Gov. Brian Sandoval on Monday urged stakeholders, experts and public officials filling the Assembly chambers to keep their minds open and consider a broad range of ideas to help Nevada through the drought.
He said the state needs “to see what the long-term solutions are” because even if El Niño gives Nevada a good winter, the state can move forward with legal, economic and environmental changes because, he said, the drought isn’t going away.
“Even if we have a big winter, that’s not going to do it all,” he said. “Nevada is in a drought all the time.”
The three-day Drought Summit opened Monday morning with not only scientists but farmers and ranchers, environmentalists and public policy makers in attendance.
Sandoval said those attending should talk about the history of water in Nevada, the law and the use of water.
He called on them to debate “and it’s OK to disagree, but to debate a broad range of choices.”
Compared to most states, he said Nevada is already ahead of the game.
“We’re the best in the nation and maybe the world in water conservation and drought management,” Sandoval said.
But, he said, he wants solid recommendations to implement by year’s end.
“We need concrete proposals for future action,” he said.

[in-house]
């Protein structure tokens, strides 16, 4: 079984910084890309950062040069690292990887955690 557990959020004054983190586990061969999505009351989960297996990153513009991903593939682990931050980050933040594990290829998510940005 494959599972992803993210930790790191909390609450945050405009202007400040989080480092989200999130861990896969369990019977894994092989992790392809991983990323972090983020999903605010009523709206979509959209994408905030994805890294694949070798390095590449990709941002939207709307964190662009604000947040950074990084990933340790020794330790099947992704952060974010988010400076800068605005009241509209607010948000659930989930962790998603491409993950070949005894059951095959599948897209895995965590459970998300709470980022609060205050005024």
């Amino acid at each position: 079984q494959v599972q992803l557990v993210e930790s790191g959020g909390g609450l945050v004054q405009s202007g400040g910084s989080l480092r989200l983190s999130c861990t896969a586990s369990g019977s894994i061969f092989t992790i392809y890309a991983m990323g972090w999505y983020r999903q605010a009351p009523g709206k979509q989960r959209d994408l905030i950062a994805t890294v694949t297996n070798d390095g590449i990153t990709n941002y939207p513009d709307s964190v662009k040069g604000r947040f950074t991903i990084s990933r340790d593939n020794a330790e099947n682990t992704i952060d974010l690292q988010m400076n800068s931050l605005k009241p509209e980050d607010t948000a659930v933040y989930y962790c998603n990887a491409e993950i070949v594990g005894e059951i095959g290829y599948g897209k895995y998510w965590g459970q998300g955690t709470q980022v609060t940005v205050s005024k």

His introduction was followed by a panel of three scientists who told the audience all indications are that El Niño will return in force this winter, potentially bringing a lot more moisture to Nevada than in any year since 1997-98.
But Roger Pulwarty, director of the National Integrated Drought Information System operated by NOAA, warned that, “all El Niños do not produce wet conditions.”
He said Southern Nevada has a better change of a heavy wet winter than the north but that a strong El Niño does produce wetter conditions in the Sierra.
Nevada State Climatologist Doug Boyle said one of the problems in making long-term predictions is that there are very few actual observation stations in Nevada — about 20 compared to more than 120 in California. So, he said, the state has very little information to compare what computer programs and satellite tracking says with what’s happening on the ground.
Despite all the computer advances, Boyle said forecasters still aren’t comfortable predicting the weather more than seven days out.
“We really don’t know eight days out so how are we going to know three months out,” he asked.
Pulwarty, Boyle and Justin Huntington of the Desert Research Institute all emphasized that defining drought and determining its causes is complicated.
Huntington said more on the ground monitoring stations are badly needed in the upper elevations and in agricultural areas. In the agricultural areas, he said monitoring is needed “to see how much water is getting used.”
Huntington said more and more data is available but that many times people don’t know it exists and, if they do, don’t know how to use the information.
The summit continues until Wednesday.